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known about. We need detention facilities. We need diagnostic facilities.
Now, some of us in the larger cities, of course, are much better off in this respect than some of the smaller communities.
But we need probation services, we need good social workers, people who are sensitive, dedicated, intelligent, working with these young people. And we have to be realistic about what we pay them if we are going to keep them. And we do need these schools. We need facilities for emotionally disturbed children. It might surprise you to know how much this costs, as we are operating now. I think perhaps it could be done for less. But we have schools in Cleveland, a limited number of them, where generally the cost per capita is $8,000 to $9,000 per year. This is for one child. And this is a great drain on the individual communities-the resources are severely limited. I am sure we can find ways to handle some of these problems more efficiently that we have been doing.
But this is illustrative of the great cost.
Mr. HURLEY. Senator Kennedy, I think we do have the basic tools and the basic concepts to handle the problem. It is a matter of expanding the facilities.
I do not think that we require any great new innovations or something entirely new. We have, as I say, the basic structures, and the basic knowledge. It is just a matter of expanding the facilities to handle the problem a little better.
Senator KENNEDY of Massachusetts. Have you talked about the differences between the opportunities that are available to young people that get in trouble in suburbia versus the city?
Could you make any comments on that?
Mr. WHITLATCH. We have not discussed that, but I would say the opportunities in suburbia are much greater for children than in the inner city. Of course, they have the direction to these opportunities,
We strive manfully, for example, to establish Boy Scout units in the inner city, and usually the reason they say we cannot get them going is the lack of indigenous leadership which we have in the suburbs.
I do not know that this is exactly true, but I am sure that it would take more paid personnel in relation to the number of volunteers in the inner city than it would in the suburbs.
The same thing is true with the YMCA. You would have to have more people operating in the center city on paid staff than you would in the suburbs, where you can-well, sometimes with considerable effort-recruit people.
Senator KENNEDY of Massachusetts. Have we learned some things from practical experience as to what is effective in the suburban area, where there is, as I understand it, a greater personal attention that is devoted to the individuals that run into some kind of problem with the law versus what happens in the urban cities? Are there lessons we can learn from that experience?
Mr. HURLEY. I would say, Senator, that the boy in the suburban area, he has greater pressures and greater control than the boy in the center city. The boy in the center city is usually out in the street most of the time, no parental control. Usually no father in the home, or something like that. So that is identification when the peer group becomes more important than the boy in suburbia.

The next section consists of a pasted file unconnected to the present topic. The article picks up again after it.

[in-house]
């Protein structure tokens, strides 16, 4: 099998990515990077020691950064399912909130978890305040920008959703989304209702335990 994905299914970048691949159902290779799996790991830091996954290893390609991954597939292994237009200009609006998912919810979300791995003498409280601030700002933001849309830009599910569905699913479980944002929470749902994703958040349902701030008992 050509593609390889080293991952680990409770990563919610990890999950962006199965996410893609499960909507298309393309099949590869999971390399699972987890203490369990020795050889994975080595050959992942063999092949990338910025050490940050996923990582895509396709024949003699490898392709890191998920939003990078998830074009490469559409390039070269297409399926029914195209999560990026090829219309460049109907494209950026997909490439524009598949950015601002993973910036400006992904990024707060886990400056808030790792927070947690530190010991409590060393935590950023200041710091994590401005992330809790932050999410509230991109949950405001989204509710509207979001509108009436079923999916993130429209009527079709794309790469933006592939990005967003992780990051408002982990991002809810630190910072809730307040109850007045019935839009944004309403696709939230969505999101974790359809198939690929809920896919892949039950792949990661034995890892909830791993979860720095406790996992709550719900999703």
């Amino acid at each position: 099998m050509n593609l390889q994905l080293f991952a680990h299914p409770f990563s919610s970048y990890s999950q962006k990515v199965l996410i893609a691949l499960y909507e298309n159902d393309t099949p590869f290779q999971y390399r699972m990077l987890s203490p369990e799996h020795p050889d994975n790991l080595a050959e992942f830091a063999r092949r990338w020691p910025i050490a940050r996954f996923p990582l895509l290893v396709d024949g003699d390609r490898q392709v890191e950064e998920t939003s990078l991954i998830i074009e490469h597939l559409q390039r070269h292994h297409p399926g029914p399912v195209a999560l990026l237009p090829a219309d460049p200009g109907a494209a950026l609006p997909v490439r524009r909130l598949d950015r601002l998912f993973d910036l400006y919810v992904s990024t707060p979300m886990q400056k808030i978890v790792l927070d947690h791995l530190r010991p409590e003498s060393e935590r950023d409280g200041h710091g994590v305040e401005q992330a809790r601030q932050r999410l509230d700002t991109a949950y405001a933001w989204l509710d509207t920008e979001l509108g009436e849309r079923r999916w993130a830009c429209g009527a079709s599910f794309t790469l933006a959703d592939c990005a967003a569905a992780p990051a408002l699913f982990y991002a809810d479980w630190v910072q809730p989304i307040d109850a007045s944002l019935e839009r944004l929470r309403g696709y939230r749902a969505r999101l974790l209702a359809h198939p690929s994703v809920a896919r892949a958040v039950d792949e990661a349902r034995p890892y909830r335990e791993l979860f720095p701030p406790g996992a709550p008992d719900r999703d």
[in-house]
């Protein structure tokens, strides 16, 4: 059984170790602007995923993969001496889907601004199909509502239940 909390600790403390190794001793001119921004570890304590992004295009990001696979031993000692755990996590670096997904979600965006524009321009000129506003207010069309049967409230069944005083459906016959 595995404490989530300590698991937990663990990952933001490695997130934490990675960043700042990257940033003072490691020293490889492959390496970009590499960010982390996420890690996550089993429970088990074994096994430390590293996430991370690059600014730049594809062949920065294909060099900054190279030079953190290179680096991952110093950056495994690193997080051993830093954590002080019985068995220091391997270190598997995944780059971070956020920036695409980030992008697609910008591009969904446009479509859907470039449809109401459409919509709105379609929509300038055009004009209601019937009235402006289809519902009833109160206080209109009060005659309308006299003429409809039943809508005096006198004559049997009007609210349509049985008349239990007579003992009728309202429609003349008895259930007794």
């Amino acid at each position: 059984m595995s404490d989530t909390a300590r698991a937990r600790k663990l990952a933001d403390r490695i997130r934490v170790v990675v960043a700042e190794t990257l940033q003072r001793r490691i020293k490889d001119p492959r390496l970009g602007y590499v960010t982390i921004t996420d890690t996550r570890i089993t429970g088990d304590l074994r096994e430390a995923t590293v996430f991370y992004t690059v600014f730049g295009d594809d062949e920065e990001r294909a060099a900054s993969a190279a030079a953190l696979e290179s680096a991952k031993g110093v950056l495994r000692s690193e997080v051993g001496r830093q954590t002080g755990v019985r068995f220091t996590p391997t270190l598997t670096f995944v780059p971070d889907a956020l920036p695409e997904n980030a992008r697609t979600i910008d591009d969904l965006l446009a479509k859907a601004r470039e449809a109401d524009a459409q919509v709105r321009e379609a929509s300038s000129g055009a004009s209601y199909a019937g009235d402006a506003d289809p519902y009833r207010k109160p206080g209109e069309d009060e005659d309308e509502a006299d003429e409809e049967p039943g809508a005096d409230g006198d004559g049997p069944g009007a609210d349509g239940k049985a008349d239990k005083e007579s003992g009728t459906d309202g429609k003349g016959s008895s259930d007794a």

Senator KENNEDY of Massachusetts. Doesn't that relate more to the types of difficulties that they might have? Isn't the incidence of the more traditional misdemeanors and felonies typical in the city, while the breaking of law in the suburbs might be somewhat of a different nature, but certainly either can be the initial steps toward a life of crime.
Mr. HURLEY. Your observation is true. But in terms of preventing, control of it, you have a better chance in the suburban area than you do in the city. This is basically what I meant.
Senator KENNEDY of Massachusetts. Yes. And isn't it correspondingly true, as I think was suggested by your earlier comment, that the hard-core problems of crime are in the cities? And yet I gather from the comments that you have made here that the ability to treat or care for the young person who runs into trouble is not nearly as great in the city.
Mr. HURLEY. That is right. And this is the problem we havewhether or not we are going to allow the boy to remain in the home, or whether he must be confined to some training facility or some other facility such as the boys' home.
I personally feel from my own experience that the boys' home isshould be developed along with the training facility, where he can identify himself with a smaller group, to which their aims can be better directed and controlled.
Mr. WHITLATCH. Senator, I think it is interesting in our county, where we are just about equally divided between the city of Cleveland and suburbia-about 900,000 in each-that 75 percent of our delinquency comes from Cleveland, and 25 percent from suburbia.
Now, I do not believe that there are cases-perhaps some of the same cases in suburbia-which could come to the juvenile court which do not come, and I think some of this is all right. In the small community there is more friendliness, less disposition to resort to the law in some offenses. And I think also in thinking with suburbia and central city we must bear in mind there is always a movement from the central city to suburbia, and some of these very families that we were serving in the city today are now in the suburbs, and they are of course taking with them their social attitudes and their family patterns and so on, which does have an effect-not only on them as individuals reflecting in the statistics of suburbia, but also their influence on other children.